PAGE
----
British Columbia than that which I have given to you as my construction of
it, to argue that she expects that it will be carried out in the exact interpreta-
tions of the words themselves, regardless of all circumstances, is a fallacy
which cannot bear the test of common sense. I am sure you will find that
British Columbia is a pretty intelligent community, which will be apt to take a
business view of the matter. She will expect that this railway shall be com-
menced in two years, for that is clearly practicable, and she will also expect
that the financial ability of the Dominion will be exerted to its utmost, within
the limit of reason, to complete it within the time named in the agreement.
But you may rest assured that she will not regard this railway agreement as
a ' cast iron contract,' as it has been called, or desire that it should be carried
out in any other way than as will secure the prosperity of the whole Dominion,
of which she is a part. I have understood this railway engagement in this
way from the first, and still so understand it."

This statement of Sir Joseph Trutch is most important to keep in mind.
At a later date it was quoted in justification on the part of the Dominion


Government for the delay in fulfilling the terms of union in regard to the
building of a railway as agreed upon. In the next chapter the sequel to
Confederation in the long and sore dispute over the construction of the Cana-
dian Pacific Railway is dealt with at some length. Between that and the per-
sonal reminiscences supplied by Mr. Higgins in a previous part of this his-
tory, a very complete record is supplied of a memorable and crucial period in
affairs of the province.





On July 23rd, 1871, Governor Musgrave bade farewell to the province.
His Excellency had been appointed for the special purpose of preparing the
way for the entrance of British Columbia into the Canadian Confederation,
and it must be admitted that he performed his delicate and difficult mission
with diplomatic skill and ability. Thus another chapter in the history of the
country was completed.

The next great task to be performed, in" order to give full effect to the
treaty just completed, was the construction of the railway which was the v-ery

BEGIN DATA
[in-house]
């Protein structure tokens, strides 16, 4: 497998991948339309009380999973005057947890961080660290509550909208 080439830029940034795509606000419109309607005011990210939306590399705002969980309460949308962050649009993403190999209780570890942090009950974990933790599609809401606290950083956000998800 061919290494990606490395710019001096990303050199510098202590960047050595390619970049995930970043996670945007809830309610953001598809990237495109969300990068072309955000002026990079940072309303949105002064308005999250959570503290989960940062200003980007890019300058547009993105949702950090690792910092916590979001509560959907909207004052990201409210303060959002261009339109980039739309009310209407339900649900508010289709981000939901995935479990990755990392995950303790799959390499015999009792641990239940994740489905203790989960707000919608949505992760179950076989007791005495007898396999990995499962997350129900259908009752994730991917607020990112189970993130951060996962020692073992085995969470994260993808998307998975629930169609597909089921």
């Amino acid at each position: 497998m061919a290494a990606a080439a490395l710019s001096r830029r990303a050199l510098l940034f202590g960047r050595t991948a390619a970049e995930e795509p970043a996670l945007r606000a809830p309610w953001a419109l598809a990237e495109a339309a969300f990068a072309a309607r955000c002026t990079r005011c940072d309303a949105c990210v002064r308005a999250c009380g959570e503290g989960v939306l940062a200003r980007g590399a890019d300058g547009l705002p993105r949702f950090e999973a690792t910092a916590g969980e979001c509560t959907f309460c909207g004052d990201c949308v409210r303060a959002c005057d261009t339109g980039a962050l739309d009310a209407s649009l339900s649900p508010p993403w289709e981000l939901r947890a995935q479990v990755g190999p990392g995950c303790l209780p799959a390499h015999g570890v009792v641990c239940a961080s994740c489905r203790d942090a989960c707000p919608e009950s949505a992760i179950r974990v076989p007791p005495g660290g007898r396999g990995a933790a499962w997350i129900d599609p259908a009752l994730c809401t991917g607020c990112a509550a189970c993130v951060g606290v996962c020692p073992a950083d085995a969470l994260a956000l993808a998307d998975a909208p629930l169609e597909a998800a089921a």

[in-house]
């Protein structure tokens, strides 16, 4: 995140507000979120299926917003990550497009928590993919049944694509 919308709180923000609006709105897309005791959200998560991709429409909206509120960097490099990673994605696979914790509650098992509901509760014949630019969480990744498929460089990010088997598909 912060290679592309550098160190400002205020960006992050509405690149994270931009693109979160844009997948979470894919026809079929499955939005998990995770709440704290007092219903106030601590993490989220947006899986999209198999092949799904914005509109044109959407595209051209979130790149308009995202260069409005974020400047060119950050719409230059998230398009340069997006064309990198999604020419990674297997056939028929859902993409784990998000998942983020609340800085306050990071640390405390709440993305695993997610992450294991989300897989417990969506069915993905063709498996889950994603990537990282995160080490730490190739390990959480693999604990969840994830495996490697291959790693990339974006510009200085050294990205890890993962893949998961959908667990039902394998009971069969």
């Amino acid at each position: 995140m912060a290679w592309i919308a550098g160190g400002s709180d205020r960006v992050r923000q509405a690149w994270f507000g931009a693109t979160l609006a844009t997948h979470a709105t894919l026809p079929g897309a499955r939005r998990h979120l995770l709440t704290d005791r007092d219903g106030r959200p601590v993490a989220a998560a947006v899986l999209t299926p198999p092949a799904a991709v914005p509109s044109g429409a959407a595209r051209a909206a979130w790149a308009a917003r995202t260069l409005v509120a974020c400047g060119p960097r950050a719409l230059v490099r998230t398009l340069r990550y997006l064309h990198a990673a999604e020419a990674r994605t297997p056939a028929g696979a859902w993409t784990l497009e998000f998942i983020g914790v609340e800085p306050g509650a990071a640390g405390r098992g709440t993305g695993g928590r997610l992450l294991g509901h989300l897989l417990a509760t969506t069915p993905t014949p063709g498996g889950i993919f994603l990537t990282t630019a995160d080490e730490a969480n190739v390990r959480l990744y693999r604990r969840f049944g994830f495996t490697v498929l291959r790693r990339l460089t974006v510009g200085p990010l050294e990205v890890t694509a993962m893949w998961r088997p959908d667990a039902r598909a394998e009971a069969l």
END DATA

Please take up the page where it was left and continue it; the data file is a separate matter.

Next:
issue of the bond. Here we enter upon the consideration of a phase of pro-
vincial history as important as any we shall probably ever have to deal with,
and an endeavor will be made to set forth clearly the chief points in the long-
standing and, at times, bitter dispute between the province and the Dominion
of Canada which arose out of the efforts of the former to secure the fulfill-
ment of the contract with respect to the promised communication by rail from
east to west. If Confederation in British Columbia was difficult to bring
about, the carrying out of the terms proved to be still more difficult and
was productive of so much delay and irritation that at one time there threat-
ened to be an abortive ending of the hopes of all those who had labored for
the union. As the Imperial authorities had intervened to smooth the way
for British Columbia entering the Dominion, so it was afterwards found ex-
pedient that they should assist in smoothing her pathway in the Dominion.
As all things end, so in this instance, there was an end to dispute and a happy
consummation was reached in the commencement of the railway, which her-


aided the dawn of new hopes and foretold prosperity. The hatchet was
buried, old fends were forgfotten and thereafter the province held loyally to

In committing itself to the construction of the Canadian Pacific Railway
within ten years it is undoubtedly true that Canada had undertaken a task
which seemed almost impossible of fulfillment, and little time had elapsed
before it became apparent that the Dominion Government was not prepared
to comply with the let+er of the compact. Sir John A. Macdonald. in his
anxiety to bring about the union of the British North American possessions,
had acceded to the wishes of the province, but in so doing had evidently
underestimated the tremendous engineering difficulties which would have to
be overcome before the road was an accomplished fact. Canada had entered
into the agreement with entire sincerity, but also in ignorance of the char-
acter of the country to be traversed by the railway. It is, therefore, not sur-
prising that many and great delays occurred. British Columbia contended,
and rightfully so, that the construction, or at least the commencement, of the
railway within a reasonable period was of the gravest importance, and in-
deed railway communication with the east had been practically the sole in-
ducement that led the province to enter Confederation. Her public men, in
common with the people of Eastern Canada, recognized that it would be im-
possible to hold Canada responsible for the exact fulfillment of Section II of
the Terms of Union. All that they desired was that an earnest should be
given of the good faith of the Dominion in complying with its spirit.

In June, 1873, an Order-in-Council was passed fixing Esquimalt on
Vancouver Island as the western terminus of the Canadian Pacific Railway,
and it further provided that a line of railway should be built between that
point and Seymour Narrows. The order also recommended that British Co-
lumbia should convey to the Dominion Government a strip of twenty miles
in width on the east coast of Vancouver Island, along the proposed route of
the railway. Much satisfaction was expressed by the people of the province


at this evidence of the wilHngness of the Canadian Government to fulfill the
Terms of Union. Two years, however, had elapsed and beyond the expendi-
ture of some $400,000 in preliminary surveys, nothing had been done by
Canada, and the people of British Columbia did not attempt to hide their


Mr. Edgar's Mission.

In July, 1873, the Executive Council of the province, through the Lieu-
tenant-Governor, Sir Joseph Trutch, entered a strong protest against further
delay in the matter of the fulfillment of the Terms of Union, and it became